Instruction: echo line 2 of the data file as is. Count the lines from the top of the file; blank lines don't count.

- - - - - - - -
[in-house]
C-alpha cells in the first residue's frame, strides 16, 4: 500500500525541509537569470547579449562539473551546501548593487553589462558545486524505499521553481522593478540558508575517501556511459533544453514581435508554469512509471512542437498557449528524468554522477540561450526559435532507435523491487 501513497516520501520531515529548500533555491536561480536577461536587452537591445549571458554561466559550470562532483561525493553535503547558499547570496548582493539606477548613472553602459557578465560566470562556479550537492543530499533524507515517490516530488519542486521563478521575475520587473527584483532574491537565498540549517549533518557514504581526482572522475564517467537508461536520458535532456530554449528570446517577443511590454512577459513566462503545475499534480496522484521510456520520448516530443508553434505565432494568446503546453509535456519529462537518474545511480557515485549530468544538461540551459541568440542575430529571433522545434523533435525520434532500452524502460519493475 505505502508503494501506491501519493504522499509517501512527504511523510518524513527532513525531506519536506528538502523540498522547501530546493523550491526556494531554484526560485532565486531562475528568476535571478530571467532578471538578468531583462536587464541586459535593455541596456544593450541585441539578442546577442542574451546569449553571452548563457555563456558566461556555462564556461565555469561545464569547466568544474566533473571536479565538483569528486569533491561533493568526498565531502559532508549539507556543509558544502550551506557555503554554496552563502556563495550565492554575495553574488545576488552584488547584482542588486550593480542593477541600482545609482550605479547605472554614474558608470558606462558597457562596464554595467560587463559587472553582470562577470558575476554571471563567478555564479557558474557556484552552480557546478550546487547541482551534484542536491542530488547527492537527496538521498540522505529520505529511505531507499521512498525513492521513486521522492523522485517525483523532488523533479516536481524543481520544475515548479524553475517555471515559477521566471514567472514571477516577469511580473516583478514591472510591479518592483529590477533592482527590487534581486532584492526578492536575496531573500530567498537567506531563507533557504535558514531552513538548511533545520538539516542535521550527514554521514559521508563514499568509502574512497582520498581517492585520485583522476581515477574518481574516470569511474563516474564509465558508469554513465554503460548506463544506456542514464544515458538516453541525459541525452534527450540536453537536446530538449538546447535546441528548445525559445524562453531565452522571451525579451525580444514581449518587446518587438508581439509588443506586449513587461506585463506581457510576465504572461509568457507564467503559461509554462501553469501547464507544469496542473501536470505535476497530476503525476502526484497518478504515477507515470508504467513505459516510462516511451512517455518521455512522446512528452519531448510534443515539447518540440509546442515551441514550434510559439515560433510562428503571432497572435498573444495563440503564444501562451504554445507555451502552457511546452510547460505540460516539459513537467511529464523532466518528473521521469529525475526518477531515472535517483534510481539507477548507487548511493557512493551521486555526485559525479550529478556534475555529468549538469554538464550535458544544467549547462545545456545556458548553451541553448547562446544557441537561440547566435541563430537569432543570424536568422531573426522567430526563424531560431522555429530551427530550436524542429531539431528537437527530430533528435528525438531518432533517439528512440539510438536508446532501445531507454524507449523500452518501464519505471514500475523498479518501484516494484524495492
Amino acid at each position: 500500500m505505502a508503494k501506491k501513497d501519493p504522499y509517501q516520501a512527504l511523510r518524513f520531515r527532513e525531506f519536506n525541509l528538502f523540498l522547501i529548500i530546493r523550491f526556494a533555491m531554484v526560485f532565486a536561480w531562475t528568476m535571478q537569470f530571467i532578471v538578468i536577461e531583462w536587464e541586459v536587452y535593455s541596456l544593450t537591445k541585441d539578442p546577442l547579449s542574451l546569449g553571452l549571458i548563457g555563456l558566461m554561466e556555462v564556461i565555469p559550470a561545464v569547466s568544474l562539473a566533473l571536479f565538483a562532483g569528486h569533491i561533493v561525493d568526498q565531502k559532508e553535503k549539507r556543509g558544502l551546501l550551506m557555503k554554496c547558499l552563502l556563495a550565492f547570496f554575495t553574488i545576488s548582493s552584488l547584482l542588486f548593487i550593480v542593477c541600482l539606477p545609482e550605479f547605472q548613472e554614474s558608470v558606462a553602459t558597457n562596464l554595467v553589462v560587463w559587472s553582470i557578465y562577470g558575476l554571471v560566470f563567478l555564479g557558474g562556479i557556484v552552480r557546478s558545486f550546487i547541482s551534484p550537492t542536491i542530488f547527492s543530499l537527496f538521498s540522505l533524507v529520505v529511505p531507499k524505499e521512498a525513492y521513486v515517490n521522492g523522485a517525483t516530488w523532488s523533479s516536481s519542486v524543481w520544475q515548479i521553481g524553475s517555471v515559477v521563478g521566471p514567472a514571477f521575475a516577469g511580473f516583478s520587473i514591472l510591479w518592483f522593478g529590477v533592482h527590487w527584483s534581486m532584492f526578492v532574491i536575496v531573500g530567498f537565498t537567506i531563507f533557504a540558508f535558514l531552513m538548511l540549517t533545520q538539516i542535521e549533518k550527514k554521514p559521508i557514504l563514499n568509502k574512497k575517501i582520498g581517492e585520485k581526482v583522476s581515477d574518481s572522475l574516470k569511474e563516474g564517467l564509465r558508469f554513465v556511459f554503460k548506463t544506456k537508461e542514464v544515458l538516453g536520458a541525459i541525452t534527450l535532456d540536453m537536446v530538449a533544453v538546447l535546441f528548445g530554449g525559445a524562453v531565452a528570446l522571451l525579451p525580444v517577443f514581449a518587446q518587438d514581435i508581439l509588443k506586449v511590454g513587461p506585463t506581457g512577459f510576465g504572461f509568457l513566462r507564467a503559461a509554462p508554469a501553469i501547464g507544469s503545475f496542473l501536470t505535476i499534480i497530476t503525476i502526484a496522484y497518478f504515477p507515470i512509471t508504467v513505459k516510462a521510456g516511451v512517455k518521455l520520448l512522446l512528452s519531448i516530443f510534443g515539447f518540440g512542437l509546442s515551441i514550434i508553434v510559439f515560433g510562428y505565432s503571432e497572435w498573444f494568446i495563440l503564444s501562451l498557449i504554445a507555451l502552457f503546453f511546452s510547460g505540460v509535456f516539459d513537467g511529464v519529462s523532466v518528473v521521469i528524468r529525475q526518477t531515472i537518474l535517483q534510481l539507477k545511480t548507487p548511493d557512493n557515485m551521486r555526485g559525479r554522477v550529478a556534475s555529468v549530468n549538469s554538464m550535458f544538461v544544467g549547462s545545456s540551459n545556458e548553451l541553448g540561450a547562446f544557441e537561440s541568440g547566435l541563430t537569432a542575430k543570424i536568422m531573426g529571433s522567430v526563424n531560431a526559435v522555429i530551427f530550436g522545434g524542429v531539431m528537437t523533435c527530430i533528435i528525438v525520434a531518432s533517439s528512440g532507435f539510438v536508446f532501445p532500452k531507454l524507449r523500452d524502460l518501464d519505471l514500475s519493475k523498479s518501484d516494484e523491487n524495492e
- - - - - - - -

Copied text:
C-alpha cells in the first residue's frame, strides 16, 4: 500500500525541509537569470547579449562539473551546501548593487553589462558545486524505499521553481522593478540558508575517501556511459533544453514581435508554469512509471512542437498557449528524468554522477540561450526559435532507435523491487 501513497516520501520531515529548500533555491536561480536577461536587452537591445549571458554561466559550470562532483561525493553535503547558499547570496548582493539606477548613472553602459557578465560566470562556479550537492543530499533524507515517490516530488519542486521563478521575475520587473527584483532574491537565498540549517549533518557514504581526482572522475564517467537508461536520458535532456530554449528570446517577443511590454512577459513566462503545475499534480496522484521510456520520448516530443508553434505565432494568446503546453509535456519529462537518474545511480557515485549530468544538461540551459541568440542575430529571433522545434523533435525520434532500452524502460519493475 505505502508503494501506491501519493504522499509517501512527504511523510518524513527532513525531506519536506528538502523540498522547501530546493523550491526556494531554484526560485532565486531562475528568476535571478530571467532578471538578468531583462536587464541586459535593455541596456544593450541585441539578442546577442542574451546569449553571452548563457555563456558566461556555462564556461565555469561545464569547466568544474566533473571536479565538483569528486569533491561533493568526498565531502559532508549539507556543509558544502550551506557555503554554496552563502556563495550565492554575495553574488545576488552584488547584482542588486550593480542593477541600482545609482550605479547605472554614474558608470558606462558597457562596464554595467560587463559587472553582470562577470558575476554571471563567478555564479557558474557556484552552480557546478550546487547541482551534484542536491542530488547527492537527496538521498540522505529520505529511505531507499521512498525513492521513486521522492523522485517525483523532488523533479516536481524543481520544475515548479524553475517555471515559477521566471514567472514571477516577469511580473516583478514591472510591479518592483529590477533592482527590487534581486532584492526578492536575496531573500530567498537567506531563507533557504535558514531552513538548511533545520538539516542535521550527514554521514559521508563514499568509502574512497582520498581517492585520485583522476581515477574518481574516470569511474563516474564509465558508469554513465554503460548506463544506456542514464544515458538516453541525459541525452534527450540536453537536446530538449538546447535546441528548445525559445524562453531565452522571451525579451525580444514581449518587446518587438508581439509588443506586449513587461506585463506581457510576465504572461509568457507564467503559461509554462501553469501547464507544469496542473501536470505535476497530476503525476502526484497518478504515477507515470508504467513505459516510462516511451512517455518521455512522446512528452519531448510534443515539447518540440509546442515551441514550434510559439515560433510562428503571432497572435498573444495563440503564444501562451504554445507555451502552457511546452510547460505540460516539459513537467511529464523532466518528473521521469529525475526518477531515472535517483534510481539507477548507487548511493557512493551521486555526485559525479550529478556534475555529468549538469554538464550535458544544467549547462545545456545556458548553451541553448547562446544557441537561440547566435541563430537569432543570424536568422531573426522567430526563424531560431522555429530551427530550436524542429531539431528537437527530430533528435528525438531518432533517439528512440539510438536508446532501445531507454524507449523500452518501464519505471514500475523498479518501484516494484524495492